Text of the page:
When new viral diseases appear, they attract a lot of attention – think of AIDS, SARS, West Nile Fever, or Avian flu. Because of high-profile outbreaks like these, we tend to assume that every virus bodes ill for humankind. Yet, viruses have been with us for hundreds of millions of years, and they are everywhere: a milliliter of seawater can contain several million viruses, the bacteria that live in our guts are infected with their own viruses, our pets, our plants, even our food contain viruses. In other words, viruses have been a major evolutionary force throughout the history of life, and we are continuously exposed to them in our daily lives. Most of these exposures don’t result in infections, and even those that do often fail to spread or cause significant disease. So, why do viruses occasionally succeed in jumping from one species to another (like HIV in humans), sparking outbreaks and epidemics, yet at other times remain mostly confined to their natural hosts? To find the answers, we need to look at how viruses and their hosts interact at the genetic level. In our laboratory, we take our cues from evolutionary biology, with an emphasis on understanding how viruses have driven evolution of host genes, and at the same time, asking how our molecular defenses influence evolution of the viruses that surround and infect us. By taking this perspective, we can identify specific molecular interactions that have been fine tuned by millions of years of virus-host co-evolution, using nature as our guide in the search to better understand viruses and the molecular mechanisms of infectious disease.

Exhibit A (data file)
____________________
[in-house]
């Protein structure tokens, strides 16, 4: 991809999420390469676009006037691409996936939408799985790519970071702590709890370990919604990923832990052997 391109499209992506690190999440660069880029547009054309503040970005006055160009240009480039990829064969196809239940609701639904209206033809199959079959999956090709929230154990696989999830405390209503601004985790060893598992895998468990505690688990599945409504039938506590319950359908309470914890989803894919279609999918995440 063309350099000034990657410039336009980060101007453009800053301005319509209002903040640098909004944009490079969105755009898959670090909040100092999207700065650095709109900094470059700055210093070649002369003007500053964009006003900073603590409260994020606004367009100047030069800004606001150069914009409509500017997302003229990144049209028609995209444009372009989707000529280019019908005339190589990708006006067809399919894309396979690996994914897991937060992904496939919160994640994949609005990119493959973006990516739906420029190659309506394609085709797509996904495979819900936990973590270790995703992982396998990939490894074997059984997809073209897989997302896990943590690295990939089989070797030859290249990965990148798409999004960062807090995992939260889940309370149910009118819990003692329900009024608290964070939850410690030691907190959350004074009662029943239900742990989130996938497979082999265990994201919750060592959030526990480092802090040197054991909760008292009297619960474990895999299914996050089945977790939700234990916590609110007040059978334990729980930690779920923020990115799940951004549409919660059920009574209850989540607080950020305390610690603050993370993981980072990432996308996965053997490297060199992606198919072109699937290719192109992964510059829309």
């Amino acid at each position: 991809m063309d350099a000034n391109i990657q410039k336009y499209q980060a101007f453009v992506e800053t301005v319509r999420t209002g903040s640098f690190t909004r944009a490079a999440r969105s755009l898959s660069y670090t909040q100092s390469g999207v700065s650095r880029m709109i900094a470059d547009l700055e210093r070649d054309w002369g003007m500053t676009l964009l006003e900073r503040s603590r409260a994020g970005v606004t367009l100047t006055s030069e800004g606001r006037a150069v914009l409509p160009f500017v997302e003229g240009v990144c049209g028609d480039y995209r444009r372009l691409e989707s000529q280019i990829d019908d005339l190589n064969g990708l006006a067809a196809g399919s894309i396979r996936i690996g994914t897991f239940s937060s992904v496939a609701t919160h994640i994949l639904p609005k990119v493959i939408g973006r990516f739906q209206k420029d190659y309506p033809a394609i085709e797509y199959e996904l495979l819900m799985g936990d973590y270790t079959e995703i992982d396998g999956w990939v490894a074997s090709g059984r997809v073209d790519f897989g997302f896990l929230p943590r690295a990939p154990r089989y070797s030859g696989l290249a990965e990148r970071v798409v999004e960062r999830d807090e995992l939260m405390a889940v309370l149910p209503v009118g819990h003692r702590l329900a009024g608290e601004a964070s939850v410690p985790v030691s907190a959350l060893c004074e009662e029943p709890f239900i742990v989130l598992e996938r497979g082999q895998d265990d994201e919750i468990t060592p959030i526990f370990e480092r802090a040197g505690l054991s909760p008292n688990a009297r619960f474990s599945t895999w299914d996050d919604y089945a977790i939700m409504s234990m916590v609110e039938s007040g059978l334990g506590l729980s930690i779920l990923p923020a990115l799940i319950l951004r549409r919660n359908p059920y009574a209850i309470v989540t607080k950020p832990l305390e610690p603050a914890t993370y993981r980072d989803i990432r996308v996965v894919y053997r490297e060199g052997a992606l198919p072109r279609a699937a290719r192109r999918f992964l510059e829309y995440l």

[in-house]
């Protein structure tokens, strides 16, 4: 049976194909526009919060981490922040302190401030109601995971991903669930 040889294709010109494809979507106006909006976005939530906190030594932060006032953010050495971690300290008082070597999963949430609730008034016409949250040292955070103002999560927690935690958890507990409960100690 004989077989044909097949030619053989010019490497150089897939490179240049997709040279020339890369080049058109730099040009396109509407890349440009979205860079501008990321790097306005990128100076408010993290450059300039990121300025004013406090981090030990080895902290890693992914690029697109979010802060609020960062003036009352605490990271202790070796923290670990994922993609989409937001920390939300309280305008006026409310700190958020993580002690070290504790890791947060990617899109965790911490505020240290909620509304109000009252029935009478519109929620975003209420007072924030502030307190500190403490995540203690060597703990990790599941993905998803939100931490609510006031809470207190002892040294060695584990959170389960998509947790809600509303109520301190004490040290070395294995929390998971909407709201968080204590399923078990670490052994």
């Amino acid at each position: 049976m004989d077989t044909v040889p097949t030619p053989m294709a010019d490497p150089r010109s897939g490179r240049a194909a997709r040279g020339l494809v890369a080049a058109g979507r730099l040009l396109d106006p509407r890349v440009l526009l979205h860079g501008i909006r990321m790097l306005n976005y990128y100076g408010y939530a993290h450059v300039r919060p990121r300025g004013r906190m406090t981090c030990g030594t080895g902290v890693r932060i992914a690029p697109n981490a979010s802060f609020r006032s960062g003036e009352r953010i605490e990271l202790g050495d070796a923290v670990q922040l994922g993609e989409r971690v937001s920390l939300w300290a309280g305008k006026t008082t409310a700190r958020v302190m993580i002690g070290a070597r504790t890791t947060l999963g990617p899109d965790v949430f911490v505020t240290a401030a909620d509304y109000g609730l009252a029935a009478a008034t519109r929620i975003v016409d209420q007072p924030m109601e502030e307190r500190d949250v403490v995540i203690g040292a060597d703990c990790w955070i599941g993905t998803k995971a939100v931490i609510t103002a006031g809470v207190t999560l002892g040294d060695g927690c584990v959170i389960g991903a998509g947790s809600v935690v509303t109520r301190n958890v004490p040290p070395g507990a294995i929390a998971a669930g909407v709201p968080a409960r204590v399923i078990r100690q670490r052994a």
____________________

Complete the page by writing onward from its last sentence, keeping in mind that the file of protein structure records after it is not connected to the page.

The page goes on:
Rather than focus on a single viral agent or model system, projects in the laboratory are usually based on comparative approaches, examining each virus-host interaction in the context of related viruses and their hosts. For example, a major focus of the lab is on the primate lentiviruses, including HIV-1 and its cousins, the simian immunodeficiency viruses (SIV) of old world primates. Our work in this area involves direct comparisons of HIV and different SIV isolates, and parallel examination of how each has evolved unique molecular interactions with the cells of its respective host. We also look into the past to understand how retroviruses and their hosts have co-evolved over thousands of generations, by studying endogenous retroviruses (ERVs). ERV are “fossils” sequences left behind in our genomes in the wake of ancient retroviral epidemics (forerunners of the modern AIDS epidemic), and like real fossils, ERV can be used to infer past history. Finally, recent projects in the lab broaden our examination of virus-host interactions beyond retroviruses, to include DNA viruses (e.g., poxviruses) and RNA viruses (e.g., Totiviruses of unicellular parasites and fungi).
More details can be found under research or by reading recent publications from our lab. For those with a general interest in viruses, check out Vincent Racaniello’s This Week In Virology podcast, or the American Society for Microbiology’s Small Things Considered blog.